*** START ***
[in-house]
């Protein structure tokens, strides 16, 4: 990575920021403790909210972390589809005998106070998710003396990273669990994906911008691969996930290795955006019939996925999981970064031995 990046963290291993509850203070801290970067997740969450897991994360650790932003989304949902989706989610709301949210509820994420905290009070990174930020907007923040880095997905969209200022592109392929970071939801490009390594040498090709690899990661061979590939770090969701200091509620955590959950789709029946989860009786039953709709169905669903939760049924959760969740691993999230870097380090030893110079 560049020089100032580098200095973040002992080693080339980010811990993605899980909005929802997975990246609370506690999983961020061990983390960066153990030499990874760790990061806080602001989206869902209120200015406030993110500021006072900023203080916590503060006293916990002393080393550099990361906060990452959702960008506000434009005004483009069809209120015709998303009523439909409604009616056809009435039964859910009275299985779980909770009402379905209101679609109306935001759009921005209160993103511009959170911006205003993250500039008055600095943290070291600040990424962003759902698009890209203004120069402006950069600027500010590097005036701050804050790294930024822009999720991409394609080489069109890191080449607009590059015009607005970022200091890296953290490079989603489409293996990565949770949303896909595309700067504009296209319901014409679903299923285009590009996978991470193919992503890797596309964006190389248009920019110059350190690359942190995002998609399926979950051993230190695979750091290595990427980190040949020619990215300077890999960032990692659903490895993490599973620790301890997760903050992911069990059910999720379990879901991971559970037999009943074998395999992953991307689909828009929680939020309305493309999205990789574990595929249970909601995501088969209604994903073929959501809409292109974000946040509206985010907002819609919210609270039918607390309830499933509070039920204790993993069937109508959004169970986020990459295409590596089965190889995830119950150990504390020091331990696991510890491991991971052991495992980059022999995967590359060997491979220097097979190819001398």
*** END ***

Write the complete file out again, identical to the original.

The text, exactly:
[in-house]
């Protein structure tokens, strides 16, 4: 990575920021403790909210972390589809005998106070998710003396990273669990994906911008691969996930290795955006019939996925999981970064031995 990046963290291993509850203070801290970067997740969450897991994360650790932003989304949902989706989610709301949210509820994420905290009070990174930020907007923040880095997905969209200022592109392929970071939801490009390594040498090709690899990661061979590939770090969701200091509620955590959950789709029946989860009786039953709709169905669903939760049924959760969740691993999230870097380090030893110079 560049020089100032580098200095973040002992080693080339980010811990993605899980909005929802997975990246609370506690999983961020061990983390960066153990030499990874760790990061806080602001989206869902209120200015406030993110500021006072900023203080916590503060006293916990002393080393550099990361906060990452959702960008506000434009005004483009069809209120015709998303009523439909409604009616056809009435039964859910009275299985779980909770009402379905209101679609109306935001759009921005209160993103511009959170911006205003993250500039008055600095943290070291600040990424962003759902698009890209203004120069402006950069600027500010590097005036701050804050790294930024822009999720991409394609080489069109890191080449607009590059015009607005970022200091890296953290490079989603489409293996990565949770949303896909595309700067504009296209319901014409679903299923285009590009996978991470193919992503890797596309964006190389248009920019110059350190690359942190995002998609399926979950051993230190695979750091290595990427980190040949020619990215300077890999960032990692659903490895993490599973620790301890997760903050992911069990059910999720379990879901991971559970037999009943074998395999992953991307689909828009929680939020309305493309999205990789574990595929249970909601995501088969209604994903073929959501809409292109974000946040509206985010907002819609919210609270039918607390309830499933509070039920204790993993069937109508959004169970986020990459295409590596089965190889995830119950150990504390020091331990696991510890491991991971052991495992980059022999995967590359060997491979220097097979190819001398």